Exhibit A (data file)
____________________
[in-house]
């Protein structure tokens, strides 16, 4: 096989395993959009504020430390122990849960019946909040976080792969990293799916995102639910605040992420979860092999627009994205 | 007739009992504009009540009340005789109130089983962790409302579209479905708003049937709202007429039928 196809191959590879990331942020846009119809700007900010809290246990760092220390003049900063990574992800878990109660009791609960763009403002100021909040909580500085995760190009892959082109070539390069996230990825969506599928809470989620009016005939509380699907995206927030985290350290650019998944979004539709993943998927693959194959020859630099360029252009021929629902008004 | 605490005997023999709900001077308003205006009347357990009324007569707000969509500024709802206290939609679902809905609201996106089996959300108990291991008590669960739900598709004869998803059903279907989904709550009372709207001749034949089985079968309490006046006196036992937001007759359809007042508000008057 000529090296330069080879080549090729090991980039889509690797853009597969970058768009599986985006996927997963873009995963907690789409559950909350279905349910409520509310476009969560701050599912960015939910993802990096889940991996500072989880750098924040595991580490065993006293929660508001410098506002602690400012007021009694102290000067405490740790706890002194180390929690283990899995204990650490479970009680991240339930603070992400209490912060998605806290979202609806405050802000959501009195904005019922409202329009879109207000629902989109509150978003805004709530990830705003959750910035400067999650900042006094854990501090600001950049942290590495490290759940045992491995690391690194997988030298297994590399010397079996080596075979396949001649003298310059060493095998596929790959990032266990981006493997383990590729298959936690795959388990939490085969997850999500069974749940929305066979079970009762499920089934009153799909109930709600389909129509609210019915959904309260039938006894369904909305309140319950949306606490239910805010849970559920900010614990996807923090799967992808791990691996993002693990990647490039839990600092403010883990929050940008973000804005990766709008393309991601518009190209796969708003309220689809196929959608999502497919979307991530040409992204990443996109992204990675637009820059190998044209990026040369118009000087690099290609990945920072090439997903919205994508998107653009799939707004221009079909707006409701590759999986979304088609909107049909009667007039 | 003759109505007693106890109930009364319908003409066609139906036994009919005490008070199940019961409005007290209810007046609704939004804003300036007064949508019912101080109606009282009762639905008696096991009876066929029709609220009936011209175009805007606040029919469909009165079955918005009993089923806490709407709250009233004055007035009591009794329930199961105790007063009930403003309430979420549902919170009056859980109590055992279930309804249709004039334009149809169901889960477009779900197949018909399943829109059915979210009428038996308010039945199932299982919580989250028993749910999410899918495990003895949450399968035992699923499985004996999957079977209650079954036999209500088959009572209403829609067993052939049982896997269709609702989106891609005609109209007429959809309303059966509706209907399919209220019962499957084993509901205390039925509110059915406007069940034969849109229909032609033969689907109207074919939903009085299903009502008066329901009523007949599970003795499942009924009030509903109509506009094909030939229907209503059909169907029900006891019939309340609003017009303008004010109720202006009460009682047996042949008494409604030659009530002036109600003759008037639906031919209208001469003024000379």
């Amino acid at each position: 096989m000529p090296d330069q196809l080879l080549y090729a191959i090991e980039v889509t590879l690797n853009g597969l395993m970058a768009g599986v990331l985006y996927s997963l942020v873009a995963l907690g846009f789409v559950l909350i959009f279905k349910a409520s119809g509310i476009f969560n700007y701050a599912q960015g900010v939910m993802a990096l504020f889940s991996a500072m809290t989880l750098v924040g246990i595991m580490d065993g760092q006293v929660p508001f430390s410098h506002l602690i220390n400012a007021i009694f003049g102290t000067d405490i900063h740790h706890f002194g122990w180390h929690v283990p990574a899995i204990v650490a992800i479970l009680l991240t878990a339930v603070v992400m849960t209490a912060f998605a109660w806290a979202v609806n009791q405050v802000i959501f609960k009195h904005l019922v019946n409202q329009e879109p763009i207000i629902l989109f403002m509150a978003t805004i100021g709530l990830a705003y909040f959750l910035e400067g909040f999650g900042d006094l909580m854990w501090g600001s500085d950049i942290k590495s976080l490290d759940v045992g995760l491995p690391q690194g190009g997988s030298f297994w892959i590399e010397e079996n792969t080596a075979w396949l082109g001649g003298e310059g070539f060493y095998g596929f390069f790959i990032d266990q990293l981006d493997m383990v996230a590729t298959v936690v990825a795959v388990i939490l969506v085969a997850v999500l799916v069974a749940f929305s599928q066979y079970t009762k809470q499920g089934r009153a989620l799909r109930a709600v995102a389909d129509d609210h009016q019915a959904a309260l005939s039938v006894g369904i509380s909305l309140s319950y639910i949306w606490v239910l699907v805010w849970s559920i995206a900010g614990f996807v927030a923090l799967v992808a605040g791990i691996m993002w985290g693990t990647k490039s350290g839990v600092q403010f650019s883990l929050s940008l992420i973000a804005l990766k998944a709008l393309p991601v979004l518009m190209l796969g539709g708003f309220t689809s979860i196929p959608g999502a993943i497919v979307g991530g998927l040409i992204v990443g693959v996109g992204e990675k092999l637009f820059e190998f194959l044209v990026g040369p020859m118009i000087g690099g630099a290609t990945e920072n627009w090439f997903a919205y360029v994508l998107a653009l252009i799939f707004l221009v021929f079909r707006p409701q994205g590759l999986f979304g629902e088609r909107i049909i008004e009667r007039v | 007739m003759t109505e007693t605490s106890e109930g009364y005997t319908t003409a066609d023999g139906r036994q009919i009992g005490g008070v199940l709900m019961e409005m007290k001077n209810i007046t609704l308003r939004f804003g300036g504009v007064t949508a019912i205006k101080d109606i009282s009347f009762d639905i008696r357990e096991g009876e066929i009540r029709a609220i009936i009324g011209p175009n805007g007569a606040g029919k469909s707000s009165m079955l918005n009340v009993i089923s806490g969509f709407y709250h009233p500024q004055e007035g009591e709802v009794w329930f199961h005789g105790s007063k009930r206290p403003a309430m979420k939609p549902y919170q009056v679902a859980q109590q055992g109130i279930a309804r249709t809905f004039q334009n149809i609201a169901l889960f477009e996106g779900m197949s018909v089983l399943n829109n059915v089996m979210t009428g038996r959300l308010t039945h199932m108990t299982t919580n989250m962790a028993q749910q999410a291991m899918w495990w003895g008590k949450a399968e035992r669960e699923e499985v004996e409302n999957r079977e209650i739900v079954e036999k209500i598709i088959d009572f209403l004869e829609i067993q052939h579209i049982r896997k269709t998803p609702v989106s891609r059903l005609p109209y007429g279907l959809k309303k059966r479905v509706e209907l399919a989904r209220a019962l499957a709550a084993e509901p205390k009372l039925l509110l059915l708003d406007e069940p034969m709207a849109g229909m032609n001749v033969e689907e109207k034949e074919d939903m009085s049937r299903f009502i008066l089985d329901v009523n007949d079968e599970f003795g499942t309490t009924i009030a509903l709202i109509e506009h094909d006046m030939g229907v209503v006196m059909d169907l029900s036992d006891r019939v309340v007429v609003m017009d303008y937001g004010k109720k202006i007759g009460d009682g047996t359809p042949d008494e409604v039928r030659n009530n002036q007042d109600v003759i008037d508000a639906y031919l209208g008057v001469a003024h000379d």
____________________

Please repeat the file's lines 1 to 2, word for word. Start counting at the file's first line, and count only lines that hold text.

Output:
[in-house]
């Protein structure tokens, strides 16, 4: 096989395993959009504020430390122990849960019946909040976080792969990293799916995102639910605040992420979860092999627009994205 | 007739009992504009009540009340005789109130089983962790409302579209479905708003049937709202007429039928 196809191959590879990331942020846009119809700007900010809290246990760092220390003049900063990574992800878990109660009791609960763009403002100021909040909580500085995760190009892959082109070539390069996230990825969506599928809470989620009016005939509380699907995206927030985290350290650019998944979004539709993943998927693959194959020859630099360029252009021929629902008004 | 605490005997023999709900001077308003205006009347357990009324007569707000969509500024709802206290939609679902809905609201996106089996959300108990291991008590669960739900598709004869998803059903279907989904709550009372709207001749034949089985079968309490006046006196036992937001007759359809007042508000008057 000529090296330069080879080549090729090991980039889509690797853009597969970058768009599986985006996927997963873009995963907690789409559950909350279905349910409520509310476009969560701050599912960015939910993802990096889940991996500072989880750098924040595991580490065993006293929660508001410098506002602690400012007021009694102290000067405490740790706890002194180390929690283990899995204990650490479970009680991240339930603070992400209490912060998605806290979202609806405050802000959501009195904005019922409202329009879109207000629902989109509150978003805004709530990830705003959750910035400067999650900042006094854990501090600001950049942290590495490290759940045992491995690391690194997988030298297994590399010397079996080596075979396949001649003298310059060493095998596929790959990032266990981006493997383990590729298959936690795959388990939490085969997850999500069974749940929305066979079970009762499920089934009153799909109930709600389909129509609210019915959904309260039938006894369904909305309140319950949306606490239910805010849970559920900010614990996807923090799967992808791990691996993002693990990647490039839990600092403010883990929050940008973000804005990766709008393309991601518009190209796969708003309220689809196929959608999502497919979307991530040409992204990443996109992204990675637009820059190998044209990026040369118009000087690099290609990945920072090439997903919205994508998107653009799939707004221009079909707006409701590759999986979304088609909107049909009667007039 | 003759109505007693106890109930009364319908003409066609139906036994009919005490008070199940019961409005007290209810007046609704939004804003300036007064949508019912101080109606009282009762639905008696096991009876066929029709609220009936011209175009805007606040029919469909009165079955918005009993089923806490709407709250009233004055007035009591009794329930199961105790007063009930403003309430979420549902919170009056859980109590055992279930309804249709004039334009149809169901889960477009779900197949018909399943829109059915979210009428038996308010039945199932299982919580989250028993749910999410899918495990003895949450399968035992699923499985004996999957079977209650079954036999209500088959009572209403829609067993052939049982896997269709609702989106891609005609109209007429959809309303059966509706209907399919209220019962499957084993509901205390039925509110059915406007069940034969849109229909032609033969689907109207074919939903009085299903009502008066329901009523007949599970003795499942009924009030509903109509506009094909030939229907209503059909169907029900006891019939309340609003017009303008004010109720202006009460009682047996042949008494409604030659009530002036109600003759008037639906031919209208001469003024000379």